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Continuing Care Retirement Communities

Sep 12, 2012 at 10:45


If you’ve been considering making the move into senior living, but are unsure of what the best option is to suit your changing needs, then perhaps you should consider a continuing care retirement community (CCRC). CCRCs offer many different services within a single community without needing to move as your needs change. Although they may be more expensive than some other senior living options, many find the benefits of a CCRC far outweigh the extra cost.

What to Expect from a CCRC

A CCRC features the best of independent living, assisted living, and skilled nursing care all under one roof. Those choosing this type of long-term care can expect to find an all-in-one, aging in place experience, with all of the amenities of the different kinds of senior living options. Healthy seniors moving into a CCRC can live independently in an apartment, condominium, or single-family house, depending on the community. If you later require assistance with daily activities, you can then move into nearby assisted living or a nursing care facility. These types of communities offer their residents greater peace of mind, knowing their future care is already planned, without worrying about moving to a different location.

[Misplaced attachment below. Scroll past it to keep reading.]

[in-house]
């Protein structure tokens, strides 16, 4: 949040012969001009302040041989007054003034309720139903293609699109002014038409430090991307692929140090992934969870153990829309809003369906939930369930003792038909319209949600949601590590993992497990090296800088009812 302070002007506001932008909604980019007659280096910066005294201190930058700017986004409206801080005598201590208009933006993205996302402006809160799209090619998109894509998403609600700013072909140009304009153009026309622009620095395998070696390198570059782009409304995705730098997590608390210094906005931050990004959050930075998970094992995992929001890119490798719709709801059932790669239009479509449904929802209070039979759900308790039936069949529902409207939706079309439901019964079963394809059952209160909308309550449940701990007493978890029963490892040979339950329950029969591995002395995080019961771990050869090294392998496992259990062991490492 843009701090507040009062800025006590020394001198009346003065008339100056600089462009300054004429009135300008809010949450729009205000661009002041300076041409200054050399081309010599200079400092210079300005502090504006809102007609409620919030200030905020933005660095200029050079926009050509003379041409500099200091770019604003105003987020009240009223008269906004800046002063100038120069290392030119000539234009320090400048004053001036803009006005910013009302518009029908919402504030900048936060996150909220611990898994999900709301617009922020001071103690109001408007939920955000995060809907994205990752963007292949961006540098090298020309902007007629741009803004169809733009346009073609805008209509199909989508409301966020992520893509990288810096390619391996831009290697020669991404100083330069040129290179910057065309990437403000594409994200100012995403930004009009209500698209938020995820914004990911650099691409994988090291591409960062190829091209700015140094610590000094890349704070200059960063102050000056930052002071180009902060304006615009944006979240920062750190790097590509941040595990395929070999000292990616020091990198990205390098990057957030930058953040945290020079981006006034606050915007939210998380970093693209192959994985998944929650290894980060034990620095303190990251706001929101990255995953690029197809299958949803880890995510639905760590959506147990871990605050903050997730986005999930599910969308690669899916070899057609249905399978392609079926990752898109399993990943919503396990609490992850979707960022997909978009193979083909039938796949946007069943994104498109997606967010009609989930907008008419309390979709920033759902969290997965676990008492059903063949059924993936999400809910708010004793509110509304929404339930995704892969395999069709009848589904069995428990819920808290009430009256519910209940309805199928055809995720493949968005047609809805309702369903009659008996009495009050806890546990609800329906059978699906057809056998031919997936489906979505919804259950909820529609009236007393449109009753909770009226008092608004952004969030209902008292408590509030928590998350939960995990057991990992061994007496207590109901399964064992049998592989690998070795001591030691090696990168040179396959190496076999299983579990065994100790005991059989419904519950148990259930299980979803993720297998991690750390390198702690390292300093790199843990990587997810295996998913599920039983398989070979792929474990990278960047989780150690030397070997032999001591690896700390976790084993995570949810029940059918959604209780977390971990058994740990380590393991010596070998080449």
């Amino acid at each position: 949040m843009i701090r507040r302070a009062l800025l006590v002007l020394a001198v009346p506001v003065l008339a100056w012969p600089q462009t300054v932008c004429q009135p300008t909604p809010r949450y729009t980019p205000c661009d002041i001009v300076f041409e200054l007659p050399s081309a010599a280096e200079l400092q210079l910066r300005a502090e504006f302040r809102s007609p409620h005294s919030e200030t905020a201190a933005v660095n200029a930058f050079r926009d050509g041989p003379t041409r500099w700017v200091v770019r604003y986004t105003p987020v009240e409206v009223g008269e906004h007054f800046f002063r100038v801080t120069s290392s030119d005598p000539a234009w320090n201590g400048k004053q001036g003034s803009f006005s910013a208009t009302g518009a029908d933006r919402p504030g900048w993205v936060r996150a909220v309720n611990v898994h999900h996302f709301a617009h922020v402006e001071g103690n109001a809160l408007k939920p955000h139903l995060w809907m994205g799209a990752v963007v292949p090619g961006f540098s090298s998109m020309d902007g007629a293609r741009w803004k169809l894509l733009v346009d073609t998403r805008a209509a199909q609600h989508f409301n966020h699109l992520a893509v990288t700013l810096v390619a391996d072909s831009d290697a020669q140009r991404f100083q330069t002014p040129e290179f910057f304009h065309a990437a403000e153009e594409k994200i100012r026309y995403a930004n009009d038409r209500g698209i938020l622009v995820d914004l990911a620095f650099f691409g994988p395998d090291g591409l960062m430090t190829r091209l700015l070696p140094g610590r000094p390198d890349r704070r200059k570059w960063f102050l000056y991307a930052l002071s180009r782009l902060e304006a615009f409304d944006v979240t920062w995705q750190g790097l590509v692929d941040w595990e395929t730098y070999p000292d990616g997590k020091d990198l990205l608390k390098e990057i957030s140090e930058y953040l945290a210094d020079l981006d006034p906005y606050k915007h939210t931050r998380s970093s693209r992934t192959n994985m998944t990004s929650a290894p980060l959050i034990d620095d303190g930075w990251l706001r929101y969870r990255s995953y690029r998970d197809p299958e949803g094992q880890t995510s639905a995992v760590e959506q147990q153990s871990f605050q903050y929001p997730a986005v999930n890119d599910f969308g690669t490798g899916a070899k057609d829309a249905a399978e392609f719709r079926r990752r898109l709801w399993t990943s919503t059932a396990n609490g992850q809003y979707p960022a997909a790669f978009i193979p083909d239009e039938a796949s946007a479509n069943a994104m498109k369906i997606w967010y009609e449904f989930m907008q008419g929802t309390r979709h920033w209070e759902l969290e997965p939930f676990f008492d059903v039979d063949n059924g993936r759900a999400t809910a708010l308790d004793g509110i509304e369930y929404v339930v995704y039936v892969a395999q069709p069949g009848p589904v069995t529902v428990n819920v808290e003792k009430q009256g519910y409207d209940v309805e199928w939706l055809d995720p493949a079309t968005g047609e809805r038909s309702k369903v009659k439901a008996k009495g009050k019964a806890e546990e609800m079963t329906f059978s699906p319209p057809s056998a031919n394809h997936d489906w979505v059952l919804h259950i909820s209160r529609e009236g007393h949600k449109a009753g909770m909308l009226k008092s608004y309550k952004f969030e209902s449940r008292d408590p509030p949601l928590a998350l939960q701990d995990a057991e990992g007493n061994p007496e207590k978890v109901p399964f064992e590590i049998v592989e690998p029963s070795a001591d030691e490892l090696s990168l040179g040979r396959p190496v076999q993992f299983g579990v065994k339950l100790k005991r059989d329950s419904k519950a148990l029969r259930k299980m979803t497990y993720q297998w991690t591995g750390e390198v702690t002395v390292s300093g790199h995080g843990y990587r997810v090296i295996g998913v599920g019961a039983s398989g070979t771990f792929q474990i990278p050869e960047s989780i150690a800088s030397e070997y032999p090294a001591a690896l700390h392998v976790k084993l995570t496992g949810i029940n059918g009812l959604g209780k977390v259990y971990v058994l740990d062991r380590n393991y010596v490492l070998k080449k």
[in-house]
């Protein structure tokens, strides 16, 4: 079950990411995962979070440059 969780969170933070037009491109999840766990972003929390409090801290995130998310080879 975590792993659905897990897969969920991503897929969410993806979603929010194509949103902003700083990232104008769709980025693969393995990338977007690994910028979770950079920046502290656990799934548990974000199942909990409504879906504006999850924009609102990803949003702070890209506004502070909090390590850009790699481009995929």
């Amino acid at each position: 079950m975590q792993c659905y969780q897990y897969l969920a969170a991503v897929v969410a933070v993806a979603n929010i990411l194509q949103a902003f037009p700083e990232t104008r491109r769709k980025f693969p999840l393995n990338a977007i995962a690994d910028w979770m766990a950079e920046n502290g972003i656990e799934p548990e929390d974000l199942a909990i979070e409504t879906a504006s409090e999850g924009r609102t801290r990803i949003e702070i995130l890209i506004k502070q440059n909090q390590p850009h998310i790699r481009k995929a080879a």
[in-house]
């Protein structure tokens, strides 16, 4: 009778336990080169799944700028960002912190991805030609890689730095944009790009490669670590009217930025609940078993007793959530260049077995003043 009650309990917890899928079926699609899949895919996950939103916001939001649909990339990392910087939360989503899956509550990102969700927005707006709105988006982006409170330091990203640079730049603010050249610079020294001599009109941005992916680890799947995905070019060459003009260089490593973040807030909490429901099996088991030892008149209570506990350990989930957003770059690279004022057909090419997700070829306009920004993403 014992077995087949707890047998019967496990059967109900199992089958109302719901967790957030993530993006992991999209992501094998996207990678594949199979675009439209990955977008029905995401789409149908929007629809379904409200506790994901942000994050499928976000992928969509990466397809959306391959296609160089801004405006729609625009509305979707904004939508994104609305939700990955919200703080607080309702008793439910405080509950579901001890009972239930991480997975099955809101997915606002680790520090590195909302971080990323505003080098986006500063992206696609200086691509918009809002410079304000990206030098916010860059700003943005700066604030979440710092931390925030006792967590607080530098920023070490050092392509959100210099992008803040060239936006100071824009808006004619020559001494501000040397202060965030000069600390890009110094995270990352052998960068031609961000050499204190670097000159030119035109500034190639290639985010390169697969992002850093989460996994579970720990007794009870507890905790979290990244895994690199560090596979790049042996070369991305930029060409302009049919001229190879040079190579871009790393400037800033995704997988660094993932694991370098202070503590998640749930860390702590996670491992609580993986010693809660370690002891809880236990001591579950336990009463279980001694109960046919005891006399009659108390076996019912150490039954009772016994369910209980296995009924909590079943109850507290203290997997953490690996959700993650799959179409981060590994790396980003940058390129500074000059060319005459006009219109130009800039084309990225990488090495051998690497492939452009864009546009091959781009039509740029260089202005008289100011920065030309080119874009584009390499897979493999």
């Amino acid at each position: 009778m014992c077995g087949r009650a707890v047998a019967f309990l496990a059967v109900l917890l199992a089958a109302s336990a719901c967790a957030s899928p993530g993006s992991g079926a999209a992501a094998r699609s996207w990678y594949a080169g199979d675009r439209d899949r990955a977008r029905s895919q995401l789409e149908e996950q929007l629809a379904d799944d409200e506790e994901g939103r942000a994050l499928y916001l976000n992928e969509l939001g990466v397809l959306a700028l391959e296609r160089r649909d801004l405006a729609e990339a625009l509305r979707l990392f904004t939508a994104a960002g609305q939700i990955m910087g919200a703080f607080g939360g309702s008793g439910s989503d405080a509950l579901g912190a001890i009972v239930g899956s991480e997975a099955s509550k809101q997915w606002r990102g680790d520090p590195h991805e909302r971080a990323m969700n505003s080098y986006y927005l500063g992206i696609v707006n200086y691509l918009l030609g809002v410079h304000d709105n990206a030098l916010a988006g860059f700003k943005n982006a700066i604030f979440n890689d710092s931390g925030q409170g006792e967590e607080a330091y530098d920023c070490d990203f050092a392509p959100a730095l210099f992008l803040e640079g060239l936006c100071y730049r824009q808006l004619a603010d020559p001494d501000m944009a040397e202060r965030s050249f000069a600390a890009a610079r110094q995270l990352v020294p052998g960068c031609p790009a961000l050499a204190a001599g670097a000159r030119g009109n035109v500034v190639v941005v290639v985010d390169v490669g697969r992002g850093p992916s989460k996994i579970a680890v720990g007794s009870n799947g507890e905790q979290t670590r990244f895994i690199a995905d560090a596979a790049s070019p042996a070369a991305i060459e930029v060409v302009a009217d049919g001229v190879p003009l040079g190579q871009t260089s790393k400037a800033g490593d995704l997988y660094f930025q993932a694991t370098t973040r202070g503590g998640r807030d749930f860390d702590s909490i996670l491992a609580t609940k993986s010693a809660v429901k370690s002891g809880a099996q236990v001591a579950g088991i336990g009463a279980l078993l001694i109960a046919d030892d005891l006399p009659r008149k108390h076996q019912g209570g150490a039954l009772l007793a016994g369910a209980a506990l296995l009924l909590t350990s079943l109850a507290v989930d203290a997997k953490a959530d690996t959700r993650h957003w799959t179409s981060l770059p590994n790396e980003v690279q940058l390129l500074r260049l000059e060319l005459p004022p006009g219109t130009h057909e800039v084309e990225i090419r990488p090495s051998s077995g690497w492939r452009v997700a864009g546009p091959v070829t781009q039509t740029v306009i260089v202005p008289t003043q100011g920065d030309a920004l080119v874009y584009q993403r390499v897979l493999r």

Cost of CCRCs

Continuing care retirement communities are usually among the most expensive of all senior living options, typically requiring a large entrance fee in addition to monthly charges. The entrance fees may range from $100,000 to $1 million, with however much you pay prepaying for your care in advance, in addition to operational fees. Monthly fees can run between $3,000 to $5,000, but may go up as your needs change. The fees will depend on a variety of factors, including the type of housing, your health, and type of contract you choose. Other additional fees may be charged for meals, housekeeping, social activities, and transportation. Most CCRCs will present three types of basic contracts. The extended contract is the most expensive, but offers unlimited care without extra charges. The modified contract offers services for a certain length of time, with higher monthly fees after the time expires. The fee-for-service contract is the cheapest upon enrollment, but assisted living and skilled nursing fees will cost the going market rate.

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